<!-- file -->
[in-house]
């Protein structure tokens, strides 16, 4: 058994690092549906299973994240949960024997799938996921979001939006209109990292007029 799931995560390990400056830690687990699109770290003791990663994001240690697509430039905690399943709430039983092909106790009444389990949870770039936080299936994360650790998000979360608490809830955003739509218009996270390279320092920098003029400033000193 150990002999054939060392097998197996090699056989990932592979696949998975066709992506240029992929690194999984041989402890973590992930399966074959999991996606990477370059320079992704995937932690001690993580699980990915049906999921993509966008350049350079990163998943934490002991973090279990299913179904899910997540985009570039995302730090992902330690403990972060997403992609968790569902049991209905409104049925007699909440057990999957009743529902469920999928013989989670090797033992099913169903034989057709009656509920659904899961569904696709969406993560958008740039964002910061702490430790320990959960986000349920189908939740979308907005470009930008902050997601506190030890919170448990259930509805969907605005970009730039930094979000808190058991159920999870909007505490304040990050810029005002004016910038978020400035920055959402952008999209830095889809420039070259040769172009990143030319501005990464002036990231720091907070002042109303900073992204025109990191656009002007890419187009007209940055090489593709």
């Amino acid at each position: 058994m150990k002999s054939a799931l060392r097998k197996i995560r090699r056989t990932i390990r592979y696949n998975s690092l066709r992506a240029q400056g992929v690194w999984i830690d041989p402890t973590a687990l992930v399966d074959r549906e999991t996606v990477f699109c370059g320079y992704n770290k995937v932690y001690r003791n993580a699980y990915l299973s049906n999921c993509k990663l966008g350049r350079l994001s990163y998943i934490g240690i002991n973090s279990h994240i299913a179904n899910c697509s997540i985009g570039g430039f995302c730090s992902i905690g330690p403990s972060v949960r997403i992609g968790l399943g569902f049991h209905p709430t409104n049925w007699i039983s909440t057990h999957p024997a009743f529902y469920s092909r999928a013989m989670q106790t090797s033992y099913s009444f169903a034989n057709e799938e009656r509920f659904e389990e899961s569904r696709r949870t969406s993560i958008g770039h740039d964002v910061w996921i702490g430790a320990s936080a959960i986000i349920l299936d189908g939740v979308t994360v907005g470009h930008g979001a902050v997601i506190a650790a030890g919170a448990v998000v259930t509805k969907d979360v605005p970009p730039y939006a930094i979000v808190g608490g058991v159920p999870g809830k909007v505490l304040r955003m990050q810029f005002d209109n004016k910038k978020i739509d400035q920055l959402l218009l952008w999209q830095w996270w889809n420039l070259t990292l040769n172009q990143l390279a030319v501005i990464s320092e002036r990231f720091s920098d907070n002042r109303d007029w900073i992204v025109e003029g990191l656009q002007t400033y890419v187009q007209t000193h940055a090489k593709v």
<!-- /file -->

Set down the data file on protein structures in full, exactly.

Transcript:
[in-house]
């Protein structure tokens, strides 16, 4: 058994690092549906299973994240949960024997799938996921979001939006209109990292007029 799931995560390990400056830690687990699109770290003791990663994001240690697509430039905690399943709430039983092909106790009444389990949870770039936080299936994360650790998000979360608490809830955003739509218009996270390279320092920098003029400033000193 150990002999054939060392097998197996090699056989990932592979696949998975066709992506240029992929690194999984041989402890973590992930399966074959999991996606990477370059320079992704995937932690001690993580699980990915049906999921993509966008350049350079990163998943934490002991973090279990299913179904899910997540985009570039995302730090992902330690403990972060997403992609968790569902049991209905409104049925007699909440057990999957009743529902469920999928013989989670090797033992099913169903034989057709009656509920659904899961569904696709969406993560958008740039964002910061702490430790320990959960986000349920189908939740979308907005470009930008902050997601506190030890919170448990259930509805969907605005970009730039930094979000808190058991159920999870909007505490304040990050810029005002004016910038978020400035920055959402952008999209830095889809420039070259040769172009990143030319501005990464002036990231720091907070002042109303900073992204025109990191656009002007890419187009007209940055090489593709």
């Amino acid at each position: 058994m150990k002999s054939a799931l060392r097998k197996i995560r090699r056989t990932i390990r592979y696949n998975s690092l066709r992506a240029q400056g992929v690194w999984i830690d041989p402890t973590a687990l992930v399966d074959r549906e999991t996606v990477f699109c370059g320079y992704n770290k995937v932690y001690r003791n993580a699980y990915l299973s049906n999921c993509k990663l966008g350049r350079l994001s990163y998943i934490g240690i002991n973090s279990h994240i299913a179904n899910c697509s997540i985009g570039g430039f995302c730090s992902i905690g330690p403990s972060v949960r997403i992609g968790l399943g569902f049991h209905p709430t409104n049925w007699i039983s909440t057990h999957p024997a009743f529902y469920s092909r999928a013989m989670q106790t090797s033992y099913s009444f169903a034989n057709e799938e009656r509920f659904e389990e899961s569904r696709r949870t969406s993560i958008g770039h740039d964002v910061w996921i702490g430790a320990s936080a959960i986000i349920l299936d189908g939740v979308t994360v907005g470009h930008g979001a902050v997601i506190a650790a030890g919170a448990v998000v259930t509805k969907d979360v605005p970009p730039y939006a930094i979000v808190g608490g058991v159920p999870g809830k909007v505490l304040r955003m990050q810029f005002d209109n004016k910038k978020i739509d400035q920055l959402l218009l952008w999209q830095w996270w889809n420039l070259t990292l040769n172009q990143l390279a030319v501005i990464s320092e002036r990231f720091s920098d907070n002042r109303d007029w900073i992204v025109e003029g990191l656009q002007t400033y890419v187009q007209t000193h940055a090489k593709v």